When practicing "natural birth planning," a couple prevents pregnancy by avoiding sexual intercourse when the woman is fertile (near the time when her ovary releases an egg). By having sex at the right time, sperm can't fertilize the egg, and pregnancy doesn't occur. However, there is a significant risk of pregnancy if this family planning method is used incorrectly.
Many religious groups endorse the natural method of family planning. It is also relatively low-cost or no-cost to perform.
To use this natural method effectively, some couples may want to be taught by a health care provider or licensed counselor, who may charge money. Once learned, however, a couple can practice the natural birth planning method with no additional costs. Another benefit is that there are no hormonal side effects.
The greatest risk of the natural method of family planning is unintended pregnancy. Also, natural family planning also doesn't protect against sexually transmitted diseases.
In order to use the family planning method, a woman must know when she is fertile. There are two main ways to notice these changes:
Women naturally produce cervical mucus throughout the month. Hormones cause the color and consistency of the mucus to change. When a woman ovulates, her cervical mucus will be clear and sticky, like uncooked egg white.
You can take your basal body temperature (the temperature when you're awake) with a basal body temperature thermometer. This device is available in the family planning aisle of most drug stores. When you're ovulating, your temperature will tend to be about .9 degrees Fahrenheit higher than when you're not fertile, or between 97.6 and 98.6 degrees Fahrenheit. A chart will help keep track of these temperature changes for planning purposes.
Statistics about the effectiveness of NFP vary. The average participant can expect about a 25 percent chance of pregnancy when using this method, according to experts from the American Pregnancy Association. If a couple doesn't follow instructions completely, natural family planning is less effective than chemical methods of contraception, such as the birth control pill, and barrier methods, such as condoms.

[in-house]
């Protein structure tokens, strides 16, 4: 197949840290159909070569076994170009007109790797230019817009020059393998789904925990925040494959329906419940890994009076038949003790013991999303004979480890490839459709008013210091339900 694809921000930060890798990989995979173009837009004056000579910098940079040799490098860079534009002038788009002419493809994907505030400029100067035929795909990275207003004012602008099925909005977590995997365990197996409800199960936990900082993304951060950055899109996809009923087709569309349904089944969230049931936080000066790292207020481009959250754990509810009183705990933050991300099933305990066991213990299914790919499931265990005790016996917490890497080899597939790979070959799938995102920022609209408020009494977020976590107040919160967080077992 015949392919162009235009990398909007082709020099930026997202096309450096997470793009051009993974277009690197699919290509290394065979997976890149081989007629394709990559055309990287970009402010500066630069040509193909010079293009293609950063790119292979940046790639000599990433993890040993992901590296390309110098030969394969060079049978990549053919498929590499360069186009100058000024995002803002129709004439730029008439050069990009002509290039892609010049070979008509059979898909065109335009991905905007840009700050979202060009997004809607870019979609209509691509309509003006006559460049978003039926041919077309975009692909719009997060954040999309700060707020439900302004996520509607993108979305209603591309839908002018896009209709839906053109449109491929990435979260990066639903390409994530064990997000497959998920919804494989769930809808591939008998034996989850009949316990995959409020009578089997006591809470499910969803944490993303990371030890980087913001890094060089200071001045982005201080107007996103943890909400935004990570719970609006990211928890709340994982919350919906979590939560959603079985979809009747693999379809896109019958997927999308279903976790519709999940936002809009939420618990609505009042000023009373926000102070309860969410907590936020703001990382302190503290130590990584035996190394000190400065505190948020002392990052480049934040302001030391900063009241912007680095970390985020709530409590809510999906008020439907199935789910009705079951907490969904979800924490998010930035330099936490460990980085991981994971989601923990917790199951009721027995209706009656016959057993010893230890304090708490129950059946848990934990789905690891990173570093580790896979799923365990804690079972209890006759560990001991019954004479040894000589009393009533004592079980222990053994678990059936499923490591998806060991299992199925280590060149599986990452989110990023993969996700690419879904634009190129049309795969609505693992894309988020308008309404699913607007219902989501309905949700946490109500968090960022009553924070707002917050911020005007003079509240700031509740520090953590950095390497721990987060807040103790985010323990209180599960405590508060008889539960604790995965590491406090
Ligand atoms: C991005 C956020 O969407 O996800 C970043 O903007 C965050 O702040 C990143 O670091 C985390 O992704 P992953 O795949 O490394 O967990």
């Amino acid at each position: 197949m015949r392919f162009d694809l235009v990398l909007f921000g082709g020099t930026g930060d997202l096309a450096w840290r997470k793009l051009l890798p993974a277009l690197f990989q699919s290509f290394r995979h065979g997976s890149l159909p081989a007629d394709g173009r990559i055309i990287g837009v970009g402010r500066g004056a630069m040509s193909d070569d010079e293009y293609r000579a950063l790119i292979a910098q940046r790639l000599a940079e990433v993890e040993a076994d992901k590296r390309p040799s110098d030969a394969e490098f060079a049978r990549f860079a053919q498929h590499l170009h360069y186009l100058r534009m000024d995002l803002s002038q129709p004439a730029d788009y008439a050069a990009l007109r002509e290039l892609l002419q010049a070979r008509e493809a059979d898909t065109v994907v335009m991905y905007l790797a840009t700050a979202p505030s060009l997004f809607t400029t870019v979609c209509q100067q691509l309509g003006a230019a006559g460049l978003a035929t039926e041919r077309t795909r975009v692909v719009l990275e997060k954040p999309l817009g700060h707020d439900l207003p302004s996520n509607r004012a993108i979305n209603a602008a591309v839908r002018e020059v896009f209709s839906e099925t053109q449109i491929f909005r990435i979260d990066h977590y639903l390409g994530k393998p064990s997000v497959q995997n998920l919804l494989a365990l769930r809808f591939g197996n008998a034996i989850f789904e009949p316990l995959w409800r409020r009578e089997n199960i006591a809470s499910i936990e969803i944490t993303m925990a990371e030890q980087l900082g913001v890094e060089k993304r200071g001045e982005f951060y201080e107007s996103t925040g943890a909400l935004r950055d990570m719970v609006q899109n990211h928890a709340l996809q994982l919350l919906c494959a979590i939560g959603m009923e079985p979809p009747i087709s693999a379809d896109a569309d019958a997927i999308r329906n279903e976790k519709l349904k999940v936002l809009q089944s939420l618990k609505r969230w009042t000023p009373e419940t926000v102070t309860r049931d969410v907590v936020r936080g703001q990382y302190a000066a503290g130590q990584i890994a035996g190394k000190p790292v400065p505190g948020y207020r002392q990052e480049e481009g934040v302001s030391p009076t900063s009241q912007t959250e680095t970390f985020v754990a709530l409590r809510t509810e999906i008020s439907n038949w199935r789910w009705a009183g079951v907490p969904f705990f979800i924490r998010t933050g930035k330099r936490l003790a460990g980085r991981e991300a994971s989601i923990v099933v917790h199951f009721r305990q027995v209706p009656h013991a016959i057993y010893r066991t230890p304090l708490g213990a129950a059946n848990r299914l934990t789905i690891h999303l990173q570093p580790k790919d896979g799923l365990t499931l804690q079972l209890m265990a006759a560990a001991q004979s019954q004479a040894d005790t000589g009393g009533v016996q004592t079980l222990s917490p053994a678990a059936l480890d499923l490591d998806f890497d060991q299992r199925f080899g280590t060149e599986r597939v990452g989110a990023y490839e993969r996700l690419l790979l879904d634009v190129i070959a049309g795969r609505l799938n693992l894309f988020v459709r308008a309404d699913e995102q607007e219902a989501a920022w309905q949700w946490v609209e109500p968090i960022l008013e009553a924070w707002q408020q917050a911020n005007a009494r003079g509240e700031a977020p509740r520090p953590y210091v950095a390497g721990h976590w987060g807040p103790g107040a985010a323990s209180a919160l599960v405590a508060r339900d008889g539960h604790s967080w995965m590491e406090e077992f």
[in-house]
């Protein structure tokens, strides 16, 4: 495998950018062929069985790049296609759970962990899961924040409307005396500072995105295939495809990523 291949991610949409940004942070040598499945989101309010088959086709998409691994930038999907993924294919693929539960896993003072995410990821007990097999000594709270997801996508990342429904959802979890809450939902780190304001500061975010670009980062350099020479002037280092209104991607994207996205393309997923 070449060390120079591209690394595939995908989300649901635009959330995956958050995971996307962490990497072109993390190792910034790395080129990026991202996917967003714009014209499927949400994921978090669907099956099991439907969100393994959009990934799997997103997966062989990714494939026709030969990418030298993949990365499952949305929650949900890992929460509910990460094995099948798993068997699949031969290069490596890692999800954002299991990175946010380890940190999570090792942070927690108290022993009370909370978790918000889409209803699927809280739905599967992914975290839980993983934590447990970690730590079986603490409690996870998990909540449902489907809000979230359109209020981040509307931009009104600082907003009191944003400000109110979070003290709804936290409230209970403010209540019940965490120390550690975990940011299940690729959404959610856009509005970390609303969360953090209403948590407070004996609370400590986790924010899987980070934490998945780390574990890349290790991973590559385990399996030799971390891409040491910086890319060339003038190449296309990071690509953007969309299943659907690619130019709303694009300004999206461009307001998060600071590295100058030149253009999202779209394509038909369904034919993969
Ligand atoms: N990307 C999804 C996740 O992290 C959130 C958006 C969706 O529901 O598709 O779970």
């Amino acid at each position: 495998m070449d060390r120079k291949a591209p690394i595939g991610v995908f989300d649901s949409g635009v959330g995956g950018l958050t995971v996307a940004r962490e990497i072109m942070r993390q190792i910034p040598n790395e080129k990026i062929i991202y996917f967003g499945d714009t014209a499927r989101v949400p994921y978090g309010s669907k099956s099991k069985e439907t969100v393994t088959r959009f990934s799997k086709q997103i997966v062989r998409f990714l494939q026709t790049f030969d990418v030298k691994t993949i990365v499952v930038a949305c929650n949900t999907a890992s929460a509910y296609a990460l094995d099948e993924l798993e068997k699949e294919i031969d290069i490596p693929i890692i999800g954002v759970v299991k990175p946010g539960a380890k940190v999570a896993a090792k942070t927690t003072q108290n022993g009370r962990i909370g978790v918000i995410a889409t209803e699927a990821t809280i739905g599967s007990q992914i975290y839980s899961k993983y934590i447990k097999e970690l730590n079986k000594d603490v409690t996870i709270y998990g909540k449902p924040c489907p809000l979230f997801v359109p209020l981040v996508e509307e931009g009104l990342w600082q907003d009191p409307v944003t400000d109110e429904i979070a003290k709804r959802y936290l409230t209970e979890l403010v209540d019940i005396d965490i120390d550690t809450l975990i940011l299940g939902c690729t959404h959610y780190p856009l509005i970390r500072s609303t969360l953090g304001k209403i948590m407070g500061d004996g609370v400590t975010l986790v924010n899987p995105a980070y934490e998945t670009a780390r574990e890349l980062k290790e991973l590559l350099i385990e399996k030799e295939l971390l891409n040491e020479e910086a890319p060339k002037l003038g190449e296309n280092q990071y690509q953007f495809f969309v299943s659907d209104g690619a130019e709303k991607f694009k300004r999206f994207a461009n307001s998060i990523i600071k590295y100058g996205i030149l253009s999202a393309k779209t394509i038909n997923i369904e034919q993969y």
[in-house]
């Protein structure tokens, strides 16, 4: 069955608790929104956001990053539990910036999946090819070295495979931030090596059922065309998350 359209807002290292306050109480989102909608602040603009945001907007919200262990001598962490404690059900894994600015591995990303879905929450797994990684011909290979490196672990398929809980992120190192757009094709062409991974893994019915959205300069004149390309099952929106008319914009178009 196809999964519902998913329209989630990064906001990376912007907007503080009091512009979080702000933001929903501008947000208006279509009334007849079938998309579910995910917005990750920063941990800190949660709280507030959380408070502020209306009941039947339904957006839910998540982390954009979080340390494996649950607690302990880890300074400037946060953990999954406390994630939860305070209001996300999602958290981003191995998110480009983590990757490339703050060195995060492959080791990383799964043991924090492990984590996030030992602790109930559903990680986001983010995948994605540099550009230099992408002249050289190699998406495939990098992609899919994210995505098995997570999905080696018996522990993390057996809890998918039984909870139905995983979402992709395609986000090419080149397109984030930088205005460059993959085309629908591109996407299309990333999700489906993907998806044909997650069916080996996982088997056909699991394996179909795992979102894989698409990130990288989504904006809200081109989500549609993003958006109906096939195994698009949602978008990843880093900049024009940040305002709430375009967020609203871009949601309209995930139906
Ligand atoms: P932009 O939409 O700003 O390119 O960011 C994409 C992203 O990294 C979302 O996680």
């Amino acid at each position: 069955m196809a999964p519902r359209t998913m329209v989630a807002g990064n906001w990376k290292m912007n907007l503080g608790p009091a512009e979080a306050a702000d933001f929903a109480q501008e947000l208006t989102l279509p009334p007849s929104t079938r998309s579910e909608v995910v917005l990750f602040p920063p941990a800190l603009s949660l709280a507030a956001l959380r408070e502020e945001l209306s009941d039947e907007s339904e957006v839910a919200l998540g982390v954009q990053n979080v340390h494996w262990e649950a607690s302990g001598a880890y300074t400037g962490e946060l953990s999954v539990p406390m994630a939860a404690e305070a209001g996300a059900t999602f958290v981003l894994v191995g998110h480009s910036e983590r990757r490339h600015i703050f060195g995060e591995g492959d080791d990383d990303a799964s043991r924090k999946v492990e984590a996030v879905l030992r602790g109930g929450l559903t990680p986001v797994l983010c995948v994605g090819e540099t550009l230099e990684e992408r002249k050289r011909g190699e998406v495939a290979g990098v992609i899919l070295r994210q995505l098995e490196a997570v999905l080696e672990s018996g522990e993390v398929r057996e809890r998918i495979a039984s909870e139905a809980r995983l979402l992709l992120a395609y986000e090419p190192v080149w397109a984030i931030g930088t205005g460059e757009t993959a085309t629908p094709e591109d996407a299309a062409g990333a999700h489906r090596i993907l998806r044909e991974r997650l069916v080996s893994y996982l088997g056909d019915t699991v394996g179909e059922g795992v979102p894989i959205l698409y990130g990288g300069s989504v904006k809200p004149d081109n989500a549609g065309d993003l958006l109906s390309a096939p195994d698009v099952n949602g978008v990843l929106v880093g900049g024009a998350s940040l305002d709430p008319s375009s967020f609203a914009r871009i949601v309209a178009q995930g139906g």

Couples whose religious beliefs discourage them from using other methods of contraception can use the natural method of family planning. Women who have irregular periods can still use this method, though special instructions have been developed for women who are breastfeeding. If you're breastfeeding, see your healthcare provider to learn about these special methods.
Couples who are unwilling to avoid intercourse and genital contact during the woman's fertile times should consider other methods of contraception.
Emedicine Health Staff. (n.d.). Birth control behavioral methods. Retrieved February 12, 2010, from the Emedicine Health Web site: http://www.emedicinehealth.com/birth_control_behavioral_methods/article_em.htm.
Family Doctor Staff. (2008). Natural family planning. Retrieved February 12, 2010, from the Family Doctor Web site: http://familydoctor.org/online/famdocen/home/women/contraceptive/126.html.
Nelson, A. and Russo, J. (n.d.). Behavioral methods of contraception. Retrieved February 12, 2010, from the Springer Link Web site: http://www.springerlink.com/content/l3nl7h10t1u220v2/.
United States Conference of Catholic Bishops Staff. (n.d.). Basic information on natural family planning. Retrieved February 12, 2010, from the United States Conference of Catholic Bishops Web site: http://www.usccb.org/prolife/issues/nfp/information.shtmll.
information on health-related topics, not medical advice, diagnosis or
treatment recommendations. Please consult your physician if you have questions